"Super Soccer (Super Formation Soccer in Japan) is a soccer video game developed by Human Entertainment for the Super NES. Human published the game by themselves in Japan whereas Nintendo did it overseas. It was released in Japan in 1991 and in the United States on May 1992. The game consists of exhibition games and tournament games. In exhibition, one can choose to play either a game or a shootout. In tournament mode, one plays until one beats all other teams. At the end of the tournament, the player must play one final team, Nintendo. When the tournament has been won, the player receives a code to play the game in a more advanced mode.
Originally, Formation Soccer was a PC Engine native game that was released around the time of the 1990 FIFA World Cup. The series was then carried over to Super Nintendo and, ultimately, to Nintendo 64.
The game is innovative because of its viewing perspective, to this day unique in soccer video games: the field is shown plainly on a vertical view, and the opposite goal can be seen from anywhere in the field, making use of the Mode 7 chip. This feature, however, is exclusive of the Super Nintendo games in the series.
At the opening screen, players can choose to compete in penalty kicks without playing an actual game. Extremely responsive controls for both the goal-keeper and the kicker produced a penalty simulation which some argue is still the best version available on any game system.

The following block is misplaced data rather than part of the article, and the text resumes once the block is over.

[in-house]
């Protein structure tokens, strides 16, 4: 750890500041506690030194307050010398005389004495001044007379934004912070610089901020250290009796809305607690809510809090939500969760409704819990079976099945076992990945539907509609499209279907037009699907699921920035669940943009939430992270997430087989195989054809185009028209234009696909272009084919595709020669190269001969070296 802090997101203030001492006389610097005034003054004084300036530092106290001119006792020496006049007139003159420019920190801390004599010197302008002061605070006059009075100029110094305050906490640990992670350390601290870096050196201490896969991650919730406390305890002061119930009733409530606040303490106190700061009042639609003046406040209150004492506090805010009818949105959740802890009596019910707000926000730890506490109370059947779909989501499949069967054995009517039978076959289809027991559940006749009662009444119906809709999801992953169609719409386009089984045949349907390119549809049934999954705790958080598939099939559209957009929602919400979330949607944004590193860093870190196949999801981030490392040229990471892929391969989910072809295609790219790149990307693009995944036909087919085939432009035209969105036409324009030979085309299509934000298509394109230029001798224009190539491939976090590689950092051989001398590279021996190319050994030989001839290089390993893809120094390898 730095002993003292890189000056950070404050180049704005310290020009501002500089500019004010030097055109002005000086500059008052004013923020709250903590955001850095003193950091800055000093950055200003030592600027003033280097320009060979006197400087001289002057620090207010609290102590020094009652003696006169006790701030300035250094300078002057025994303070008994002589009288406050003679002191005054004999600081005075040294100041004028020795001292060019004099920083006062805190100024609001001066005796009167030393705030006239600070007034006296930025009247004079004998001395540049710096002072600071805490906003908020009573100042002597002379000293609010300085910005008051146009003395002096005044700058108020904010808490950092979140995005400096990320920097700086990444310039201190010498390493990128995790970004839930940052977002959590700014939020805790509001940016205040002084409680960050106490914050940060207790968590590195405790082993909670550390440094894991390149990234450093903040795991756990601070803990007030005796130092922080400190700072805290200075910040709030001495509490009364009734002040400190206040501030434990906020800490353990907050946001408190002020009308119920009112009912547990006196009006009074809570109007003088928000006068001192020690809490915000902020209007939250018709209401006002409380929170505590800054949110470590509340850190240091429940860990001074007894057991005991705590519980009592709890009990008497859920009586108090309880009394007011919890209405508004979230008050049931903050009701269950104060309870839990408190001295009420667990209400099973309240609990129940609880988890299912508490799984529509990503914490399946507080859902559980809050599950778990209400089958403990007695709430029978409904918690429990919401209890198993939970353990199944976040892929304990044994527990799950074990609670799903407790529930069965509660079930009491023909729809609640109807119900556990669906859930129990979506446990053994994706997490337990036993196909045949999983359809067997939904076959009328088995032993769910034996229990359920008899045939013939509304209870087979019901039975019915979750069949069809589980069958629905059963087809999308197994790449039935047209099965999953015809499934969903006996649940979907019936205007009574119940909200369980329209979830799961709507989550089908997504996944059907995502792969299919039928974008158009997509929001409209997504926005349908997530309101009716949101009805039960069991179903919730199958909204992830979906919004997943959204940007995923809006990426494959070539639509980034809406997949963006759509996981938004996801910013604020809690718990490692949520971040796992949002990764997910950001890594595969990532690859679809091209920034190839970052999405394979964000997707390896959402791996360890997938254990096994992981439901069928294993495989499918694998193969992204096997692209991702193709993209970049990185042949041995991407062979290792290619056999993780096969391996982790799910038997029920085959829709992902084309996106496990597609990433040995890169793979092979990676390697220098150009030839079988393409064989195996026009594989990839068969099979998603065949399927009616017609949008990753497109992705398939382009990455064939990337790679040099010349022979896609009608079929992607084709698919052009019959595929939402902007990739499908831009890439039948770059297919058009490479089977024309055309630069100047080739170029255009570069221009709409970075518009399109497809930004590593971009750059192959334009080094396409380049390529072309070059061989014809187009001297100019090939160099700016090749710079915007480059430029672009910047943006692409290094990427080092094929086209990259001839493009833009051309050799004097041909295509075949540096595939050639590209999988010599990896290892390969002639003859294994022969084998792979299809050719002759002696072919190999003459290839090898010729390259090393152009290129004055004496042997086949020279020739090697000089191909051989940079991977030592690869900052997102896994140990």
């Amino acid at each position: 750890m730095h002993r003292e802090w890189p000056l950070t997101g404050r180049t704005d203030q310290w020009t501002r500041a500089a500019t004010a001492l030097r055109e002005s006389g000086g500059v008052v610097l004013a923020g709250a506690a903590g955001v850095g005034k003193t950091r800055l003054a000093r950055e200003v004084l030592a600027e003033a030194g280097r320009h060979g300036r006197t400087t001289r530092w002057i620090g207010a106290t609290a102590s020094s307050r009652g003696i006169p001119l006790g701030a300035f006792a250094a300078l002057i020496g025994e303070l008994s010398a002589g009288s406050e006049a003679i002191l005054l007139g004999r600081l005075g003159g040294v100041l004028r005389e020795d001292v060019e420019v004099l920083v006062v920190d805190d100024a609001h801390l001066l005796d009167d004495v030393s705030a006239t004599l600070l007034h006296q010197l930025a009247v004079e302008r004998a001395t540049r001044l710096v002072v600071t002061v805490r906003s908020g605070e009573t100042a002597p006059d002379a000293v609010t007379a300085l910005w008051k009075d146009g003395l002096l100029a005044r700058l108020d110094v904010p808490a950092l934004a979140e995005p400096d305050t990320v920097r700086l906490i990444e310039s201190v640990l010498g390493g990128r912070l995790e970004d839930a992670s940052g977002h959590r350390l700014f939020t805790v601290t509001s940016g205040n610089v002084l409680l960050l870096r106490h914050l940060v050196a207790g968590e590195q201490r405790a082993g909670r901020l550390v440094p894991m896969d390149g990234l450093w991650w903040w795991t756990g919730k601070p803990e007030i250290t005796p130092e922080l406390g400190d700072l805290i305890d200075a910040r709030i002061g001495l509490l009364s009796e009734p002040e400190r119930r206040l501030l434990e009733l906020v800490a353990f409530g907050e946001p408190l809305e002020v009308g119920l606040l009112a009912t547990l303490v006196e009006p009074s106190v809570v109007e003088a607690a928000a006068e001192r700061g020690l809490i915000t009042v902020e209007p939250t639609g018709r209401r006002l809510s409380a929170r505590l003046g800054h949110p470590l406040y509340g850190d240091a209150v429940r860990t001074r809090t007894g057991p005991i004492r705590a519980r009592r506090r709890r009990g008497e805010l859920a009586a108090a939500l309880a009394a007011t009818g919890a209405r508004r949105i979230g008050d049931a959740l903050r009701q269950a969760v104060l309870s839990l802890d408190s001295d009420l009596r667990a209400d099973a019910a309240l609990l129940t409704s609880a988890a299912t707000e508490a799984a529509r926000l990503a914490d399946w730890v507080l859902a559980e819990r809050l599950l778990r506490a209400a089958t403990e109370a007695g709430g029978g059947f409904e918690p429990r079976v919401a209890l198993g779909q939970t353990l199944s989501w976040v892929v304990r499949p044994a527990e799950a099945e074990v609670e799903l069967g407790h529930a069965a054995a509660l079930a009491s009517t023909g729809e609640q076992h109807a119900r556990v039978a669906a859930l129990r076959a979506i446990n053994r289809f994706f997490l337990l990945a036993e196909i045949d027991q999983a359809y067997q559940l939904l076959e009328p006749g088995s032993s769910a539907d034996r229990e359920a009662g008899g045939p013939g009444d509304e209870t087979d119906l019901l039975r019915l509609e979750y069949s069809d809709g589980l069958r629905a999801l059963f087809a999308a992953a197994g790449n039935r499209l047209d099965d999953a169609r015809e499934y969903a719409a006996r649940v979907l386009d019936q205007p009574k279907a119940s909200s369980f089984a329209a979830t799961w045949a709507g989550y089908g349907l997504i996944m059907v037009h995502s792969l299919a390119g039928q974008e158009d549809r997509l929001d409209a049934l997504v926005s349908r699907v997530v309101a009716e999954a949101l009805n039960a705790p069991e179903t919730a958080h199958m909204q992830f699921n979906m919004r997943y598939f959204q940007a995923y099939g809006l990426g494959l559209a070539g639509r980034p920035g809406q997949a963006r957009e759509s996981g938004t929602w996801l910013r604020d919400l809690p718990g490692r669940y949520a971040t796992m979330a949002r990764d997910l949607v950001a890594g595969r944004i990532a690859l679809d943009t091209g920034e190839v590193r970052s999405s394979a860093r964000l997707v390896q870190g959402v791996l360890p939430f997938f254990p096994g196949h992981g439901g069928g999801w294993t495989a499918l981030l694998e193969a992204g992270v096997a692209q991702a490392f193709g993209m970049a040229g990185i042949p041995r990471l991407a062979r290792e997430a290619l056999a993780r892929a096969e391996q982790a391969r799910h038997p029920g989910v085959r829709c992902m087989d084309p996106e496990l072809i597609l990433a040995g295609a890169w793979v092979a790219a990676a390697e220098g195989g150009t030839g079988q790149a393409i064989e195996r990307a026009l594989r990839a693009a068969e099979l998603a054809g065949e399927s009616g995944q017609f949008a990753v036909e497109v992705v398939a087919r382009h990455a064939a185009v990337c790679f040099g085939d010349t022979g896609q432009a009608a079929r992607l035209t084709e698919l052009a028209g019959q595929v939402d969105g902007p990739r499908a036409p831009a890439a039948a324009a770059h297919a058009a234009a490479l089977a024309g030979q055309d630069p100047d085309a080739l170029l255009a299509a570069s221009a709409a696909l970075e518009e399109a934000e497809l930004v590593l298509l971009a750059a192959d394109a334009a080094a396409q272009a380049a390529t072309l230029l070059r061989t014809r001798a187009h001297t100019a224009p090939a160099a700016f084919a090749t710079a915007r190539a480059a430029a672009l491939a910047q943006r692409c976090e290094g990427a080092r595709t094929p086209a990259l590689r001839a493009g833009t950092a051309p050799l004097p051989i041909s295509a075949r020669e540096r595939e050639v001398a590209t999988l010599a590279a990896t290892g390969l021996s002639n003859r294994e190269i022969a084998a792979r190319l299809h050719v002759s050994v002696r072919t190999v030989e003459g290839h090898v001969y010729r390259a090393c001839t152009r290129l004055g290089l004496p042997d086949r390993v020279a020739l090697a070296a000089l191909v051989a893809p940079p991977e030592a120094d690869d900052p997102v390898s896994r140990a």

The game spawned a series of four sequels, all of them developed and published by Human in Japan only.
The Rankings for Teams:
Also, beating the game on the hardest difficult setting unlocks the Nintendo team.
Sequels to the game
Super Formation Soccer 2 (1993)
Kept largely the same structure of the original game, only with some teams changed.
Super Formation Soccer '94 (1994)
Was made specially for the then-upcoming 1994 FIFA World Cup, including the 24 teams that partook it, plus Japan.
Super Formation Soccer '96: World Club Edition (1995)
Instead of national teams, this game featured 18 club teams (13 European, 4 Latin American and one Japanese) from around the world, based on well-known teams by the time.
J-League Dynamite Soccer 64 (1997)
Released for Nintendo 64, it was the last game to date in the series.
Source: Wikipedia, "Super_Soccer," available under the CC-BY-SA License.